Analysis and Commentary

Best of the week — the five most popular stories among @AuManufacturing’s readers

Analysis and Commentary

What were the five biggest stories of the week? Here’s what visitors to this site were reading.

5) Neo-Bionica launches onshore critical medical manufacturing process

Advanced MedTech contract manufacturer Neo-Bionica has revealed the expansion of its manufacturing services with the launch of its new hermitization capability – a first for Australian industry.

Hermitization is a critical capability in the development of implantable medical devices such as cardiac pacemakers, cochlear and other hearing implants, and deep brain and spinal cord stimulation.

The process is the creation of hermitically sealed enclosures that are crucial to ensure patient safety and a long service life for implantable devices and biosensors that utilise electronics.

4) Victorian government awards $500,000 to green methanol project

The Victorian government has announced $500,000 in funding for a feasibility study on Portland as a renewable methanol and hydrogen hub, to be conducted by Portland H2.

In a statement on Tuesday, the government said the study would examine the economics of converting plantation forestry residues to green methanol at the site.

It would also cover preliminary engineering and planning for a plant including a 100-megawatt electrolyser for green hydrogen.

3) Ukraine war: Australian-made cardboard drones used to attack Russian airfield show how innovation is key to modern warfare

Innovative design choices can have a massive impact in the theatre of war, so it is important to understand the principles behind their development.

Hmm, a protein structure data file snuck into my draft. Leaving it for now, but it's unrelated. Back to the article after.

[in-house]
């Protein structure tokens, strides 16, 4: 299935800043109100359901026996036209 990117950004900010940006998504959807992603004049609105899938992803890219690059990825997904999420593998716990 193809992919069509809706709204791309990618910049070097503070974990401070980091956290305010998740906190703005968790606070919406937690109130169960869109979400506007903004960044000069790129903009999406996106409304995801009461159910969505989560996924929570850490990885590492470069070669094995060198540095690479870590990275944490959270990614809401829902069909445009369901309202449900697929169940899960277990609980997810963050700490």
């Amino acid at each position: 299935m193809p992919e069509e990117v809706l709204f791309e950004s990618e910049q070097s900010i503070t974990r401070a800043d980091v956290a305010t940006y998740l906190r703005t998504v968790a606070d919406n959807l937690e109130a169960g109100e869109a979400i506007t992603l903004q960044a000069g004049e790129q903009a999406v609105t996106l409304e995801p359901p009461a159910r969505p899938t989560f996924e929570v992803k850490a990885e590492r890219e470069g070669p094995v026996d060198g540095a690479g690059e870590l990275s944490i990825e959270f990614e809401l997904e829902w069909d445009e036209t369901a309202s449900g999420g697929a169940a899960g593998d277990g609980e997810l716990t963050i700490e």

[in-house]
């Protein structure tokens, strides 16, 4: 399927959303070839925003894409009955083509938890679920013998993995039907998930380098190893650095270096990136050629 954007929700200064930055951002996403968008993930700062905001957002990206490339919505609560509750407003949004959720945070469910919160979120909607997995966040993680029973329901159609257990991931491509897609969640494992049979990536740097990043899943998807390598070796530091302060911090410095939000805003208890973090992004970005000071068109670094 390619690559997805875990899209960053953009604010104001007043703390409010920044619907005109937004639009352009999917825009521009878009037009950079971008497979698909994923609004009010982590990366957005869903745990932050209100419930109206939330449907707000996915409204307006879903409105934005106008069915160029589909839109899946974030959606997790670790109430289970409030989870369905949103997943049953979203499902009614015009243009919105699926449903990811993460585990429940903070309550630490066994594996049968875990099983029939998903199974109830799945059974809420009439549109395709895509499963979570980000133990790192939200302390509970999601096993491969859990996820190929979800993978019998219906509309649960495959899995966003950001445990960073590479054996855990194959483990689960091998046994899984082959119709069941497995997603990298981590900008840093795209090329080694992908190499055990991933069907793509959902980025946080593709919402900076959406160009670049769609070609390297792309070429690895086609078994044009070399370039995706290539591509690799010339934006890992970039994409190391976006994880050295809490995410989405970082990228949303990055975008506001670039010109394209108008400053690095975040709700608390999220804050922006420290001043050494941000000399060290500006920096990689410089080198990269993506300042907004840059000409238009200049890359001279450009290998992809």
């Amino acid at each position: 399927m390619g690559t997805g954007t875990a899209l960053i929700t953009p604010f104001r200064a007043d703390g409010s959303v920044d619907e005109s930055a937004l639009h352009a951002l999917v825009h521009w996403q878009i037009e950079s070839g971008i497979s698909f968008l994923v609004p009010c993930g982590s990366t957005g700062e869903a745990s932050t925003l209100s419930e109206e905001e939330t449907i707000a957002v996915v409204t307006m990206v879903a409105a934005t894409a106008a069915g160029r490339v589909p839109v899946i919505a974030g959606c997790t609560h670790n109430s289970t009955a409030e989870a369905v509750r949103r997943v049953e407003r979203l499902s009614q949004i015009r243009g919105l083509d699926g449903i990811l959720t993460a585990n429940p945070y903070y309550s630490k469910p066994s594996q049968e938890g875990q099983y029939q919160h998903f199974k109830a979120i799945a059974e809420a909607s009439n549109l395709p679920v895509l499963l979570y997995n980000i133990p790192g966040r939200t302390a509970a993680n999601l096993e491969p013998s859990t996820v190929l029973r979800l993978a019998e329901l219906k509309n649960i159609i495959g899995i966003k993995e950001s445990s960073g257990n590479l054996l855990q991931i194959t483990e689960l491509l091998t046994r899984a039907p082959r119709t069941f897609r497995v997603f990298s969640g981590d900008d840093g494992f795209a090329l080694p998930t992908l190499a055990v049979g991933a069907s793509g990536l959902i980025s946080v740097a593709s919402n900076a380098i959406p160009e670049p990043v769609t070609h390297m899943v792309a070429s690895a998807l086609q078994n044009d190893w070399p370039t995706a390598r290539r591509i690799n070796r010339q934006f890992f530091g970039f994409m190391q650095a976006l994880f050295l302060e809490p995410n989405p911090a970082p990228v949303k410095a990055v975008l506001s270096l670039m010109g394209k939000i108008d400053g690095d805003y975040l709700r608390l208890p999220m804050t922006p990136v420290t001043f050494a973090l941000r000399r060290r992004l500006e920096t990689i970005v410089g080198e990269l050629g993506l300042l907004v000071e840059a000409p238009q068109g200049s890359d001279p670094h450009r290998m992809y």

Recent use of low-cost cardboard drones by Ukraine (pictured), supplied by Australia, to attack targets in Russia is a good example of how this can work, explains Paul Cureton of Lancaster University.

2) EOS demonstrates its laser ‘drone killer’ weapon

Defence and communications company Electro Optic Systems has demonstrated its high powered laser ‘drone killer’ weapon system in front of an international audience at the company’s Klondyke Range Complex in Western New South Wales.

The laser director is shown in the main photograph, mounted on a standard 20 foot container.

The directed energy weapon – seen by many as the future for anti drone systems – was tested in a first of its kind in Australia live demonstration in the presence of potential export customers from Europe, the Middle East, North America, and South East Asia.

1) How Cochlear’s manufacturing skills kept it onshore

Cochlear did all its manufacturing in Sydney for a very long time, and there is still a room today inside its factory at Macquarie Park in Sydney where hermitization takes place, writes Peter Roberts.

It is a clean room out of bounds to most staff, and contains automated laser welding systems that complete the process of making the Cochlear implant safe.

While Cochlear now also manufactures overseas, including in China, it has not experienced the failures that killed off Cordis and Telectronics.

Picture: credit Sypaq


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